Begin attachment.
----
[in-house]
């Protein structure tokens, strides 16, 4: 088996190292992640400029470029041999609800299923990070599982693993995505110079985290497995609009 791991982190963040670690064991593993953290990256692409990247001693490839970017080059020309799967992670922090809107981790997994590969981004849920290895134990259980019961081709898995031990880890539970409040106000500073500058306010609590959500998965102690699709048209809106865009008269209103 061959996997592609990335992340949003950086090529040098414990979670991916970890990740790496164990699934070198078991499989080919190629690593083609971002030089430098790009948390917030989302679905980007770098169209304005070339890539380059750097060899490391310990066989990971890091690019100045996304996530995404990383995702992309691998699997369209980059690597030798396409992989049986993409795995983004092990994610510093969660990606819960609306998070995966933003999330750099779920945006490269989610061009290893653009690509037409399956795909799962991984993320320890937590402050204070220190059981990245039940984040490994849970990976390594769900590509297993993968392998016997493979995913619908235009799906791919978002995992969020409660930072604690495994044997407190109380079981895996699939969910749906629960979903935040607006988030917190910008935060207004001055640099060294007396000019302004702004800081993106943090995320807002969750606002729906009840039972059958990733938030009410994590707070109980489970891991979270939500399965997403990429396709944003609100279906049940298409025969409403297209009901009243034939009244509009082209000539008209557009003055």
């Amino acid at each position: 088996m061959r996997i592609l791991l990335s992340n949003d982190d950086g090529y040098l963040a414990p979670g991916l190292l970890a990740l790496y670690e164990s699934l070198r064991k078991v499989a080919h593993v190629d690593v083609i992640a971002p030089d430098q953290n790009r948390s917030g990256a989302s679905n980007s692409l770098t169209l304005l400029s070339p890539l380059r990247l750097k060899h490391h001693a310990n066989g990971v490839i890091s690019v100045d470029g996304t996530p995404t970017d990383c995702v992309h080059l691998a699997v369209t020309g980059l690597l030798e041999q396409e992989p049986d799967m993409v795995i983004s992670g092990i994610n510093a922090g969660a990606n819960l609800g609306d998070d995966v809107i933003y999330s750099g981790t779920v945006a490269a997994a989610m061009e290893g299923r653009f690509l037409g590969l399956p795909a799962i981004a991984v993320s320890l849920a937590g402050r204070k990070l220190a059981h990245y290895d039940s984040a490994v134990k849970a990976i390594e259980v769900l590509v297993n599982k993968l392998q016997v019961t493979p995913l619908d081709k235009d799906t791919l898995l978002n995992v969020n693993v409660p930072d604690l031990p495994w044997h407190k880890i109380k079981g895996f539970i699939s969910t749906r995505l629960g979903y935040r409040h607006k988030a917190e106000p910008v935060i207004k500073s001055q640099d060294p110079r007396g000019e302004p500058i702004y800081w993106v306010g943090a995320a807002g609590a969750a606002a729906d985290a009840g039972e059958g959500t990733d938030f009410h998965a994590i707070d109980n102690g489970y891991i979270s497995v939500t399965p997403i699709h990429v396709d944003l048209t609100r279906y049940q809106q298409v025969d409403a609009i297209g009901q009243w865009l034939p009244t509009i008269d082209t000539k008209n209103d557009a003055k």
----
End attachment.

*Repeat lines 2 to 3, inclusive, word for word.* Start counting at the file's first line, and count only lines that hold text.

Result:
């Protein structure tokens, strides 16, 4: 088996190292992640400029470029041999609800299923990070599982693993995505110079985290497995609009 791991982190963040670690064991593993953290990256692409990247001693490839970017080059020309799967992670922090809107981790997994590969981004849920290895134990259980019961081709898995031990880890539970409040106000500073500058306010609590959500998965102690699709048209809106865009008269209103 061959996997592609990335992340949003950086090529040098414990979670991916970890990740790496164990699934070198078991499989080919190629690593083609971002030089430098790009948390917030989302679905980007770098169209304005070339890539380059750097060899490391310990066989990971890091690019100045996304996530995404990383995702992309691998699997369209980059690597030798396409992989049986993409795995983004092990994610510093969660990606819960609306998070995966933003999330750099779920945006490269989610061009290893653009690509037409399956795909799962991984993320320890937590402050204070220190059981990245039940984040490994849970990976390594769900590509297993993968392998016997493979995913619908235009799906791919978002995992969020409660930072604690495994044997407190109380079981895996699939969910749906629960979903935040607006988030917190910008935060207004001055640099060294007396000019302004702004800081993106943090995320807002969750606002729906009840039972059958990733938030009410994590707070109980489970891991979270939500399965997403990429396709944003609100279906049940298409025969409403297209009901009243034939009244509009082209000539008209557009003055």
């Amino acid at each position: 088996m061959r996997i592609l791991l990335s992340n949003d982190d950086g090529y040098l963040a414990p979670g991916l190292l970890a990740l790496y670690e164990s699934l070198r064991k078991v499989a080919h593993v190629d690593v083609i992640a971002p030089d430098q953290n790009r948390s917030g990256a989302s679905n980007s692409l770098t169209l304005l400029s070339p890539l380059r990247l750097k060899h490391h001693a310990n066989g990971v490839i890091s690019v100045d470029g996304t996530p995404t970017d990383c995702v992309h080059l691998a699997v369209t020309g980059l690597l030798e041999q396409e992989p049986d799967m993409v795995i983004s992670g092990i994610n510093a922090g969660a990606n819960l609800g609306d998070d995966v809107i933003y999330s750099g981790t779920v945006a490269a997994a989610m061009e290893g299923r653009f690509l037409g590969l399956p795909a799962i981004a991984v993320s320890l849920a937590g402050r204070k990070l220190a059981h990245y290895d039940s984040a490994v134990k849970a990976i390594e259980v769900l590509v297993n599982k993968l392998q016997v019961t493979p995913l619908d081709k235009d799906t791919l898995l978002n995992v969020n693993v409660p930072d604690l031990p495994w044997h407190k880890i109380k079981g895996f539970i699939s969910t749906r995505l629960g979903y935040r409040h607006k988030a917190e106000p910008v935060i207004k500073s001055q640099d060294p110079r007396g000019e302004p500058i702004y800081w993106v306010g943090a995320a807002g609590a969750a606002a729906d985290a009840g039972e059958g959500t990733d938030f009410h998965a994590i707070d109980n102690g489970y891991i979270s497995v939500t399965p997403i699709h990429v396709d944003l048209t609100r279906y049940q809106q298409v025969d409403a609009i297209g009901q009243w865009l034939p009244t509009i008269d082209t000539k008209n209103d557009a003055k």